Cash-strapped businesses must make every dollar count. Excess inventory is a drain on resources as is idle unbilled time.
Increasingly companies are turning to barter as a way to boost sales by converting excess goods and capacity into something that can be used for business. And they’re doing it while saving precious cash for those things that require money to buy.
Different forms of bartering have been around throughout history. In its purest form, bartering is a way to re-distribute resources for the good of all parties involved.
CPA Lisa Aldrich explains some of the tactics and caveats, and the advantage of using a good “barter exchange” –
For one, you need to find someone who has what you want and is willing to trade it for what you have. And you have to agree on how much of each is fair. Direct barter trades are notoriously unequal.
With the growth of the internet, barter exchanges have blossomed worldwide. In 2010, there were estimated to be over 450,000 businesses using barter exchanges, with approximately 400 barter companies worldwide.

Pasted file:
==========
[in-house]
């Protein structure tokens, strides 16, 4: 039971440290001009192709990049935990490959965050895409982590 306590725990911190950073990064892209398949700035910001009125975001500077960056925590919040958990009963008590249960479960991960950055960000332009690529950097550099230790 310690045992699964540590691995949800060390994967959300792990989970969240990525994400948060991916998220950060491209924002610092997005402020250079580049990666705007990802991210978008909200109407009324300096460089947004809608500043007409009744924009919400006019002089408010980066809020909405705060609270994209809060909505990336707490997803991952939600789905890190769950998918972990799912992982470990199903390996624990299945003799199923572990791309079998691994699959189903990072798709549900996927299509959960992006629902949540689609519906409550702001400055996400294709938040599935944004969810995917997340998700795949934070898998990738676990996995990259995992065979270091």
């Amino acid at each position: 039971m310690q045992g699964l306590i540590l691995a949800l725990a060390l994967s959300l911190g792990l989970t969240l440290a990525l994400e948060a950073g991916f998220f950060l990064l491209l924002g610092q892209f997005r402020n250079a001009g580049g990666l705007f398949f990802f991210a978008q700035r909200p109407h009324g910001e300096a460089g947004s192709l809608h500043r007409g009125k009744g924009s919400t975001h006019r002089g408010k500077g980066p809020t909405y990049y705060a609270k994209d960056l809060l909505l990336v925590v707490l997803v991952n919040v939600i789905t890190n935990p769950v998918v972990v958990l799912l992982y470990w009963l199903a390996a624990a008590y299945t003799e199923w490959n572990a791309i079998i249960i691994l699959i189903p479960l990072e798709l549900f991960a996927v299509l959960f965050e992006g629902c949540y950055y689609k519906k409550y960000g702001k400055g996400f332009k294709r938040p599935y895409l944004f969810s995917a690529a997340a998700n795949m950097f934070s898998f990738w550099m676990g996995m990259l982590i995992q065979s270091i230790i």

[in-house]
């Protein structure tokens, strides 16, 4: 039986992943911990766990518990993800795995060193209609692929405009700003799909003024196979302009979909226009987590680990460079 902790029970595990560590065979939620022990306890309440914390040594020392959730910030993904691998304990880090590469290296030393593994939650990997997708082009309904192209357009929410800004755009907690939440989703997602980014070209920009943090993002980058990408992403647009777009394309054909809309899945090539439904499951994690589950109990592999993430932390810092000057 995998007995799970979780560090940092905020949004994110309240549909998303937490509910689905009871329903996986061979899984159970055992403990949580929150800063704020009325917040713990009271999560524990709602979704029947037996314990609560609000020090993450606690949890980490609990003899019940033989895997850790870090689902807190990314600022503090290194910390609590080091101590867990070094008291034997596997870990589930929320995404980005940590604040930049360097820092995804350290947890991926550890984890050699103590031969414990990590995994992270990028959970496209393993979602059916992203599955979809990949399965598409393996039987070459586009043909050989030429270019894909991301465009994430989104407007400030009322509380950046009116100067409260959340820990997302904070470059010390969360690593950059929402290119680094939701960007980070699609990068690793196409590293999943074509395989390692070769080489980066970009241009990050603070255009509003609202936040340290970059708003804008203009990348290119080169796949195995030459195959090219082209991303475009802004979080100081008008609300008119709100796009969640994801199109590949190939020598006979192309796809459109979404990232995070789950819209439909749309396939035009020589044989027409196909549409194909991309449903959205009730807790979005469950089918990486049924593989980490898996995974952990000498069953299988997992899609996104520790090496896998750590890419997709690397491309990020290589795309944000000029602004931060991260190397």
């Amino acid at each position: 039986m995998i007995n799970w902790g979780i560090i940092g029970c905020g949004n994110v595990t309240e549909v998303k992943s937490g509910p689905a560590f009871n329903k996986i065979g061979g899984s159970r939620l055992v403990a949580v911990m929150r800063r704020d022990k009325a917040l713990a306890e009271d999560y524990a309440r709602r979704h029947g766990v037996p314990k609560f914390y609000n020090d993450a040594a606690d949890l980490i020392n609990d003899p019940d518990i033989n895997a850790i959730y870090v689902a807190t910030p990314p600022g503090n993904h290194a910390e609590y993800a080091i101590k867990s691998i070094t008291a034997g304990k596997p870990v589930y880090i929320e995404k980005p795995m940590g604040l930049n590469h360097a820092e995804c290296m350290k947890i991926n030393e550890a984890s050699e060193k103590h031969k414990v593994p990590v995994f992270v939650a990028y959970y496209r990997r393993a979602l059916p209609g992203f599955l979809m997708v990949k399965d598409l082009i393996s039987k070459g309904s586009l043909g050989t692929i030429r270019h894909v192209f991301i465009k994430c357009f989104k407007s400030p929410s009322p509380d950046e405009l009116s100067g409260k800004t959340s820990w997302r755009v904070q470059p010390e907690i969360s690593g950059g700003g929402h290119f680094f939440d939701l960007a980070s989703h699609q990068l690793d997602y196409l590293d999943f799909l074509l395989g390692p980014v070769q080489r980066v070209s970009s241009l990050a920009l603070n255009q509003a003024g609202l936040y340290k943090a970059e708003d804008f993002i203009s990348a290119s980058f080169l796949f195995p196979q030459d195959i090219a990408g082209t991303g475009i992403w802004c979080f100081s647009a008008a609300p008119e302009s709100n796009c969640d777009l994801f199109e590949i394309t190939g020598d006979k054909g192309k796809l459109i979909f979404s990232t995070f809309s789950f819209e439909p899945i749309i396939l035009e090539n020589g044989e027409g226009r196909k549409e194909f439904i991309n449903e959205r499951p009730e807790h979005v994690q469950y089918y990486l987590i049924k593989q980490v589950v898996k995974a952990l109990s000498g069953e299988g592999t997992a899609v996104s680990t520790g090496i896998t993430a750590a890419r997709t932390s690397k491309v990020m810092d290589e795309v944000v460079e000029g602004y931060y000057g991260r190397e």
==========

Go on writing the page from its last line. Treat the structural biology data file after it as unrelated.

Casting a wider net of available goods and services, these brokers offer trade credits for goods and services you provide now. You can save up and use those credits later toward something you want. It solves the problem of finding a match and values the transaction for you as a way of equalizing the trade.
You should be aware though, that barter exchanges do have taxable consequences.
Indeed the IRS is working hard to track this type of activity. Expect to receive Form 1099B for anything you trade away on a barter exchange as it is considered income.
For direct barter between two parties, you could be required to issue Form 1099MISC depending on the circumstances. If you offer your services in trade as an “employee”, the fair market value of those wages is subject to payroll tax and reportable on a W2 form.
As with any transaction, good record-keeping is important. Just as with cash, items used personally are not deductible, whereas ordinary and necessary business expenditures generally are.
So for example, if you perform tax services for your landscaper who cuts your lawn at home, that is a non-deductible personal expense. However, if he cuts the lawn at the office building you own, it’s a business cost. Don’t hesitate to consult with your tax professional to clarify reporting requirements or to get help in assessing value to a service.
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